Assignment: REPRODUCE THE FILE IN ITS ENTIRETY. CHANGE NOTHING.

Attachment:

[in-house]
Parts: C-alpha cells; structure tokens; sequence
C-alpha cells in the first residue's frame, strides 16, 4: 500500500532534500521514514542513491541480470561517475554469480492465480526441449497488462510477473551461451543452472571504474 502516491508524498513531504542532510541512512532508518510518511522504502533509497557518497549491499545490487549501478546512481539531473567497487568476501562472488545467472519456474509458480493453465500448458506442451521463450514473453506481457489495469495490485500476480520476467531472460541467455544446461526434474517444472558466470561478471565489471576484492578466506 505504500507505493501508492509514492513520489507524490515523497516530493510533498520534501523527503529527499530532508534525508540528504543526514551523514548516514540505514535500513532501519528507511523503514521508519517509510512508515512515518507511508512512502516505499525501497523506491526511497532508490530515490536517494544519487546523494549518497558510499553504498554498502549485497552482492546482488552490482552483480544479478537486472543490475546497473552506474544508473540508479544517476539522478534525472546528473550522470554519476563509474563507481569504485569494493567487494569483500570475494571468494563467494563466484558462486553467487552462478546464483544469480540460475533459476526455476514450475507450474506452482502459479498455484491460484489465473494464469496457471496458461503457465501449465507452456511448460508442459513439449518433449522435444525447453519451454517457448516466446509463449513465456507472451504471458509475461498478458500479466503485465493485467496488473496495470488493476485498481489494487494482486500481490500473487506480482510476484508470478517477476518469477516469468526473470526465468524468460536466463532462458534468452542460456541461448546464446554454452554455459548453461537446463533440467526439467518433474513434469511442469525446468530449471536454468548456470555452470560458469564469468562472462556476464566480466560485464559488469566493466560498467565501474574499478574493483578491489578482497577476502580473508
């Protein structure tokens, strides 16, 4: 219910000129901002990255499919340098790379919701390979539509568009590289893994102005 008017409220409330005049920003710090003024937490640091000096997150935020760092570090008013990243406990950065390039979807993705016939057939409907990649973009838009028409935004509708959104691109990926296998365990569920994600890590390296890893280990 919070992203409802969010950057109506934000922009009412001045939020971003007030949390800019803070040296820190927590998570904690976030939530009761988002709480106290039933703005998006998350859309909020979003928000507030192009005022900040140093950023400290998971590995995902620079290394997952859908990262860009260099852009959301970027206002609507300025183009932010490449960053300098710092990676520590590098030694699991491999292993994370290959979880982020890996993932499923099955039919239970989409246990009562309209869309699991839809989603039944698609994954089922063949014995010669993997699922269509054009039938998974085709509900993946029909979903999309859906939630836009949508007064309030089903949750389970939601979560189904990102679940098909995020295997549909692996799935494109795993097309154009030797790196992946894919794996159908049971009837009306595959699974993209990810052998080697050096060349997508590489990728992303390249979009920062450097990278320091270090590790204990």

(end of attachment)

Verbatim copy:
[in-house]
Parts: C-alpha cells; structure tokens; sequence
C-alpha cells in the first residue's frame, strides 16, 4: 500500500532534500521514514542513491541480470561517475554469480492465480526441449497488462510477473551461451543452472571504474 502516491508524498513531504542532510541512512532508518510518511522504502533509497557518497549491499545490487549501478546512481539531473567497487568476501562472488545467472519456474509458480493453465500448458506442451521463450514473453506481457489495469495490485500476480520476467531472460541467455544446461526434474517444472558466470561478471565489471576484492578466506 505504500507505493501508492509514492513520489507524490515523497516530493510533498520534501523527503529527499530532508534525508540528504543526514551523514548516514540505514535500513532501519528507511523503514521508519517509510512508515512515518507511508512512502516505499525501497523506491526511497532508490530515490536517494544519487546523494549518497558510499553504498554498502549485497552482492546482488552490482552483480544479478537486472543490475546497473552506474544508473540508479544517476539522478534525472546528473550522470554519476563509474563507481569504485569494493567487494569483500570475494571468494563467494563466484558462486553467487552462478546464483544469480540460475533459476526455476514450475507450474506452482502459479498455484491460484489465473494464469496457471496458461503457465501449465507452456511448460508442459513439449518433449522435444525447453519451454517457448516466446509463449513465456507472451504471458509475461498478458500479466503485465493485467496488473496495470488493476485498481489494487494482486500481490500473487506480482510476484508470478517477476518469477516469468526473470526465468524468460536466463532462458534468452542460456541461448546464446554454452554455459548453461537446463533440467526439467518433474513434469511442469525446468530449471536454468548456470555452470560458469564469468562472462556476464566480466560485464559488469566493466560498467565501474574499478574493483578491489578482497577476502580473508
């Protein structure tokens, strides 16, 4: 219910000129901002990255499919340098790379919701390979539509568009590289893994102005 008017409220409330005049920003710090003024937490640091000096997150935020760092570090008013990243406990950065390039979807993705016939057939409907990649973009838009028409935004509708959104691109990926296998365990569920994600890590390296890893280990 919070992203409802969010950057109506934000922009009412001045939020971003007030949390800019803070040296820190927590998570904690976030939530009761988002709480106290039933703005998006998350859309909020979003928000507030192009005022900040140093950023400290998971590995995902620079290394997952859908990262860009260099852009959301970027206002609507300025183009932010490449960053300098710092990676520590590098030694699991491999292993994370290959979880982020890996993932499923099955039919239970989409246990009562309209869309699991839809989603039944698609994954089922063949014995010669993997699922269509054009039938998974085709509900993946029909979903999309859906939630836009949508007064309030089903949750389970939601979560189904990102679940098909995020295997549909692996799935494109795993097309154009030797790196992946894919794996159908049971009837009306595959699974993209990810052998080697050096060349997508590489990728992303390249979009920062450097990278320091270090590790204990």